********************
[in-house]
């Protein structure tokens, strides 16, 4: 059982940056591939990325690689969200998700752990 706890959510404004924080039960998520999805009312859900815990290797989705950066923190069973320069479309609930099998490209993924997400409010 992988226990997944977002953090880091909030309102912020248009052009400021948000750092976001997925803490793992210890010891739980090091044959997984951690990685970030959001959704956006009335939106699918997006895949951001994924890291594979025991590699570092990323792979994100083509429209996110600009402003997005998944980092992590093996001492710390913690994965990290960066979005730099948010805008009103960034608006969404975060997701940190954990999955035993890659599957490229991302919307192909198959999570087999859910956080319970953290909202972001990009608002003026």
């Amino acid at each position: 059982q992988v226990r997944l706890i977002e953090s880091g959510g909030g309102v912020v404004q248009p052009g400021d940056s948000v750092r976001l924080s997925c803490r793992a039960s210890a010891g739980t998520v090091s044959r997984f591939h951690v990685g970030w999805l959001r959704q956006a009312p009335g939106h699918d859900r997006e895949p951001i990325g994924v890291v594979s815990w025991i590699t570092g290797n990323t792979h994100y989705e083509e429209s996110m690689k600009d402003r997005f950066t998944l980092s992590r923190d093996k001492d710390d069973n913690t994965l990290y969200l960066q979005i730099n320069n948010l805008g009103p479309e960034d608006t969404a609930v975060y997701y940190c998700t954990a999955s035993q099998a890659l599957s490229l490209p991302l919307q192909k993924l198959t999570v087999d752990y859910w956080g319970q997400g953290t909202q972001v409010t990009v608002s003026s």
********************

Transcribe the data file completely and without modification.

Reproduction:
[in-house]
């Protein structure tokens, strides 16, 4: 059982940056591939990325690689969200998700752990 706890959510404004924080039960998520999805009312859900815990290797989705950066923190069973320069479309609930099998490209993924997400409010 992988226990997944977002953090880091909030309102912020248009052009400021948000750092976001997925803490793992210890010891739980090091044959997984951690990685970030959001959704956006009335939106699918997006895949951001994924890291594979025991590699570092990323792979994100083509429209996110600009402003997005998944980092992590093996001492710390913690994965990290960066979005730099948010805008009103960034608006969404975060997701940190954990999955035993890659599957490229991302919307192909198959999570087999859910956080319970953290909202972001990009608002003026």
């Amino acid at each position: 059982q992988v226990r997944l706890i977002e953090s880091g959510g909030g309102v912020v404004q248009p052009g400021d940056s948000v750092r976001l924080s997925c803490r793992a039960s210890a010891g739980t998520v090091s044959r997984f591939h951690v990685g970030w999805l959001r959704q956006a009312p009335g939106h699918d859900r997006e895949p951001i990325g994924v890291v594979s815990w025991i590699t570092g290797n990323t792979h994100y989705e083509e429209s996110m690689k600009d402003r997005f950066t998944l980092s992590r923190d093996k001492d710390d069973n913690t994965l990290y969200l960066q979005i730099n320069n948010l805008g009103p479309e960034d608006t969404a609930v975060y997701y940190c998700t954990a999955s035993q099998a890659l599957s490229l490209p991302l919307q192909k993924l198959t999570v087999d752990y859910w956080g319970q997400g953290t909202q972001v409010t990009v608002s003026s």